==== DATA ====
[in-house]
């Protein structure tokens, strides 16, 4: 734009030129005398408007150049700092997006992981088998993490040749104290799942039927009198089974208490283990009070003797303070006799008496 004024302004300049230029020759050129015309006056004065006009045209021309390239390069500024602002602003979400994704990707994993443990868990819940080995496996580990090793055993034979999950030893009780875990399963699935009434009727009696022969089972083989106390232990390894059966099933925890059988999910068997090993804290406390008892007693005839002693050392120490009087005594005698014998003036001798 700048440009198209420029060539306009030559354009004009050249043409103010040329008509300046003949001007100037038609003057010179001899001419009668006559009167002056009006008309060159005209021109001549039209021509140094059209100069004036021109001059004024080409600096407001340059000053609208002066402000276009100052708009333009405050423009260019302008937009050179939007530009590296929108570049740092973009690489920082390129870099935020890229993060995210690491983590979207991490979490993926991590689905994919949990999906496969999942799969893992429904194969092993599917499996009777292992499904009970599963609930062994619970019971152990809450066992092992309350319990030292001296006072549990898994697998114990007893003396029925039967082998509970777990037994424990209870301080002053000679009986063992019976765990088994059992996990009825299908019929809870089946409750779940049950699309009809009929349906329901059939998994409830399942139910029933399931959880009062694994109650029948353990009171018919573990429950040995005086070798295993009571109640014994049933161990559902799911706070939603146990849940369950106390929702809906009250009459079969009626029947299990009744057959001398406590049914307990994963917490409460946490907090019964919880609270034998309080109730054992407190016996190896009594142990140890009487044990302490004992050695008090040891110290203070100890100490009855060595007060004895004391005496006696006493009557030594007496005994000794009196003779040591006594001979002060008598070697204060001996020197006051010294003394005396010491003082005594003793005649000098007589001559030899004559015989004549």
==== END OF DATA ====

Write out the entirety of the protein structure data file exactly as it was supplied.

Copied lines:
[in-house]
């Protein structure tokens, strides 16, 4: 734009030129005398408007150049700092997006992981088998993490040749104290799942039927009198089974208490283990009070003797303070006799008496 004024302004300049230029020759050129015309006056004065006009045209021309390239390069500024602002602003979400994704990707994993443990868990819940080995496996580990090793055993034979999950030893009780875990399963699935009434009727009696022969089972083989106390232990390894059966099933925890059988999910068997090993804290406390008892007693005839002693050392120490009087005594005698014998003036001798 700048440009198209420029060539306009030559354009004009050249043409103010040329008509300046003949001007100037038609003057010179001899001419009668006559009167002056009006008309060159005209021109001549039209021509140094059209100069004036021109001059004024080409600096407001340059000053609208002066402000276009100052708009333009405050423009260019302008937009050179939007530009590296929108570049740092973009690489920082390129870099935020890229993060995210690491983590979207991490979490993926991590689905994919949990999906496969999942799969893992429904194969092993599917499996009777292992499904009970599963609930062994619970019971152990809450066992092992309350319990030292001296006072549990898994697998114990007893003396029925039967082998509970777990037994424990209870301080002053000679009986063992019976765990088994059992996990009825299908019929809870089946409750779940049950699309009809009929349906329901059939998994409830399942139910029933399931959880009062694994109650029948353990009171018919573990429950040995005086070798295993009571109640014994049933161990559902799911706070939603146990849940369950106390929702809906009250009459079969009626029947299990009744057959001398406590049914307990994963917490409460946490907090019964919880609270034998309080109730054992407190016996190896009594142990140890009487044990302490004992050695008090040891110290203070100890100490009855060595007060004895004391005496006696006493009557030594007496005994000794009196003779040591006594001979002060008598070697204060001996020197006051010294003394005396010491003082005594003793005649000098007589001559030899004559015989004549």